“I don’t know how you do what you do.”
Our Kids staff hear that often when people learn that they spend their days caring for sexually abused children. Their work is difficult and constant and life altering — and it’s not for everyone.
Supporter Dr. Charles Bell has seen that firsthand in his career as a physician, both during his time at HCA and now as Vice President and Chief Medical Officer at Parallon Technology Solutions.
“Having worked in critical care, I know a lot of people handle the pressure by separating themselves from it emotionally,” he says. “And that can be effective for the medical side of things. But at Our Kids, they do anything but separate themselves from it. They never become callous. They are immersed in what their patients are going through, and they deal with it right beside them.
“They are such a small crew; They never get a break from it. And that’s what makes their passion — and their compassion — so exceptional.”
Finding a fit
Bell came to Our Kids in 2010 through HCA. His family had recently moved to Nashville from Arizona, so when he was asked to participate in the company’s community day, only a few choices were available.
“By the time I signed up, most of the quote unquote ‘good projects’ to sign up for had been taken,” he recalls, laughing at how little he expected from volunteering at an organization he’d never heard of. “It was pure happenstance that I ended up at Our Kids — except it wasn’t.”
After the 2010 flood, Bell helped with cleanup at the Our Kids office, which had been hit badly by the storm. He had an SUV, so he was tasked with loading up and hauling off debris. He met Executive Director Sue Fort White and the rest of the team. He started volunteering at other events, eventually recruiting his wife and teenage sons to help load in equipment for Soup Sunday. Soon after, he joined the board, serving six years before taking a mandatory off year in 2017. As of January, he’ll rotate back on.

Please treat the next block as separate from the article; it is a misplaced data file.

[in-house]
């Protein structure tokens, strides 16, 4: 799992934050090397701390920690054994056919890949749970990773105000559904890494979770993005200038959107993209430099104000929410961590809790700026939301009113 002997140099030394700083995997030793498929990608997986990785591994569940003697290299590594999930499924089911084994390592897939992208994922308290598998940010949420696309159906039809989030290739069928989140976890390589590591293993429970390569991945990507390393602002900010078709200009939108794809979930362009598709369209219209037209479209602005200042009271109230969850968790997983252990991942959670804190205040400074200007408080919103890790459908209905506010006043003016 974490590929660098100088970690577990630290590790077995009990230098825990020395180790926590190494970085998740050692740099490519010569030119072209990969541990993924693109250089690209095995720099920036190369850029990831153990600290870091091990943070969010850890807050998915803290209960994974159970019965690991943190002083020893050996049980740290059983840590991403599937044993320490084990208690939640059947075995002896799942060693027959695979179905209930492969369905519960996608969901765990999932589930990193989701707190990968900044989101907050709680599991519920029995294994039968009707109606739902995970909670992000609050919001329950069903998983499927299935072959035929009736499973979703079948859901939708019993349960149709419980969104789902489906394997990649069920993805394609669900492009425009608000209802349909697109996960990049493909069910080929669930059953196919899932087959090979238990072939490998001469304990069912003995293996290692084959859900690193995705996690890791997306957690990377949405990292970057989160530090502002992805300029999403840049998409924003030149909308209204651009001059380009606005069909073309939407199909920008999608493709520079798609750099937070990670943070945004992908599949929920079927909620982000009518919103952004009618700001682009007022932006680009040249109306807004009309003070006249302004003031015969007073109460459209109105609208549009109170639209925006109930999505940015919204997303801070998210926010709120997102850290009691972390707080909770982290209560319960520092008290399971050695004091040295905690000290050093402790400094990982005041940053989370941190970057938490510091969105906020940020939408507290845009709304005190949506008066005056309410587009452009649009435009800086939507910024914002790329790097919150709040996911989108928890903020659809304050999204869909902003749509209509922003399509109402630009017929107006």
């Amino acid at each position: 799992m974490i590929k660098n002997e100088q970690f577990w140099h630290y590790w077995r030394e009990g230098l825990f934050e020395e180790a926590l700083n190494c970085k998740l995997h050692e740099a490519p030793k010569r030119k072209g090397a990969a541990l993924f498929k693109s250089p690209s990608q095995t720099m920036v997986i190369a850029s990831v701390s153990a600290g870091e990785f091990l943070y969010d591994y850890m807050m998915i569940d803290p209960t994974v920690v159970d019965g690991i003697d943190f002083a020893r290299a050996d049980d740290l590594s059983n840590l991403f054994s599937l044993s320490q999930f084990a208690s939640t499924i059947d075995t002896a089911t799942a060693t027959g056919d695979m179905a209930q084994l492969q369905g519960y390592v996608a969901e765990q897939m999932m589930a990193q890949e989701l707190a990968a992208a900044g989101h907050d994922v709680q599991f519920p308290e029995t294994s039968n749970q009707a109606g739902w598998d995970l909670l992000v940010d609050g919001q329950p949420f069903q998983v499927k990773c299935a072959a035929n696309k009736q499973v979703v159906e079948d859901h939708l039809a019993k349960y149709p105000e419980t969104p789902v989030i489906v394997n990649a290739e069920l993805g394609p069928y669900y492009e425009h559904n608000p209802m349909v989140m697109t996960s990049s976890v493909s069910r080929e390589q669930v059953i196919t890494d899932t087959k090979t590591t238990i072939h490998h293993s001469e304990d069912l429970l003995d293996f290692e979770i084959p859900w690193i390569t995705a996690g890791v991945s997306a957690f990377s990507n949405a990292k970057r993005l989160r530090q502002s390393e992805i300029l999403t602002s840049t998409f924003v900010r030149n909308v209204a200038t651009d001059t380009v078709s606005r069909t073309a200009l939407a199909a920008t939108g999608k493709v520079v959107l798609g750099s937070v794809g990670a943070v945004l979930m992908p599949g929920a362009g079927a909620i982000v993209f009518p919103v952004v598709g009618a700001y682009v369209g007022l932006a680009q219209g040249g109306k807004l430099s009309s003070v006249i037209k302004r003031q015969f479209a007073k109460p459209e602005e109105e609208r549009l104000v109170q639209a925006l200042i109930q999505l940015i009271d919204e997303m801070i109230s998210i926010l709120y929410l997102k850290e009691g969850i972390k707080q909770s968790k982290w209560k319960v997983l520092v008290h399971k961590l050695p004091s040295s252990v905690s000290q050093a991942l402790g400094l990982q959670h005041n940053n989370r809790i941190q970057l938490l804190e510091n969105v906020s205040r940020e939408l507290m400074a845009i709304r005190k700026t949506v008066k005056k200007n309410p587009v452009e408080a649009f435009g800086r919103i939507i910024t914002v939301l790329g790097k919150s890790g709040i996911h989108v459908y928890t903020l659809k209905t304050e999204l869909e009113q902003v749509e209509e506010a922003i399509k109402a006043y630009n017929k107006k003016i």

“For me, Our Kids was divine intervention,” Bell says. “I experienced things when I was a kid. So to know what they deal with at Our Kids, and to face my own fears and situation after many years, was cathartic. For me, Our Kids was the right place at the right time, and I know the children and families we help feel the same way.”
A singular commitment
When Bell talks about Our Kids, he talks about being active, about making a lifetime commitment. Those are not uncommon themes when talking to supporters of Our Kids.
“Everybody just contributes and cares so deeply about being involved,” he says. “I like to think of it as a wheel — on the outside, we are so different, yet we all focus on the organization and what needs to be done. The backgrounds are diverse, yet the commitment is singular. As Sue says, ‘We are small but we are mighty,’ and I agree. Together, we are a force.”
Harnessing all those different powers is crucial to changing the conversation about child sexual abuse, Bell says. In fact, the biggest step is actually having the conversation.
“Empirically, we know it’s hard to solve world hunger, but no one is afraid to talk about world hunger, and that makes a huge difference,” he says.
“Child sexual abuse is such a taboo that it’s easier to just ignore it, and that is tragic — especially if you think of the one in four girls and one in seven boys who will experience it.”
Bell has committed years of his life to destroying that stigma. Along with Our Kids supporter Dr. Ty Berutti, he’s used his role as a healthcare professional to educate pediatricians in and around Nashville about child sexual abuse and where to turn when they see it.
“Just recently a patient showed up in the ER at Centennial, and they called Our Kids,” he says, beaming. “To me that was that moment when you pump your fists and say, ‘I’m getting there!’ With Ty I hope to carry this across the finish line, and to help everyone in healthcare and beyond understand: We cannot run from this. Knowing what Our Kids stands for and what it provides to the community it serves — both survivors and their whole families — we cannot turn our heads. We have to know the resources because for that one child, it’s so huge. It’s their whole life.”